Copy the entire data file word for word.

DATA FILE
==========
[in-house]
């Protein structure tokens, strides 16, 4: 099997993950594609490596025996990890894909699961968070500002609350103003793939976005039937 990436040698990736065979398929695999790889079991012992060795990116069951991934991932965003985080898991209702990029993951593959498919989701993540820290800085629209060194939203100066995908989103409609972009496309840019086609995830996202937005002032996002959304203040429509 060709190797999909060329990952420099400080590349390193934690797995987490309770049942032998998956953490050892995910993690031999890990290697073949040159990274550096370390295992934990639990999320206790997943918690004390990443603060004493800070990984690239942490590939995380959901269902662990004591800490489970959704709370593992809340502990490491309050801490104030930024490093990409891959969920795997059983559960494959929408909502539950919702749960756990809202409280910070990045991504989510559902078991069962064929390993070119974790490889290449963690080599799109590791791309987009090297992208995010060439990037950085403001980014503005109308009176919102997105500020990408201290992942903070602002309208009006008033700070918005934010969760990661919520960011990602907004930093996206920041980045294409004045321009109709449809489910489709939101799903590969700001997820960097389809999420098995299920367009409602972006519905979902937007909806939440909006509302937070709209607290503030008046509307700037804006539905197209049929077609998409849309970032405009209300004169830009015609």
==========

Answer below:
[in-house]
């Protein structure tokens, strides 16, 4: 099997993950594609490596025996990890894909699961968070500002609350103003793939976005039937 990436040698990736065979398929695999790889079991012992060795990116069951991934991932965003985080898991209702990029993951593959498919989701993540820290800085629209060194939203100066995908989103409609972009496309840019086609995830996202937005002032996002959304203040429509 060709190797999909060329990952420099400080590349390193934690797995987490309770049942032998998956953490050892995910993690031999890990290697073949040159990274550096370390295992934990639990999320206790997943918690004390990443603060004493800070990984690239942490590939995380959901269902662990004591800490489970959704709370593992809340502990490491309050801490104030930024490093990409891959969920795997059983559960494959929408909502539950919702749960756990809202409280910070990045991504989510559902078991069962064929390993070119974790490889290449963690080599799109590791791309987009090297992208995010060439990037950085403001980014503005109308009176919102997105500020990408201290992942903070602002309208009006008033700070918005934010969760990661919520960011990602907004930093996206920041980045294409004045321009109709449809489910489709939101799903590969700001997820960097389809999420098995299920367009409602972006519905979902937007909806939440909006509302937070709209607290503030008046509307700037804006539905197209049929077609998409849309970032405009209300004169830009015609």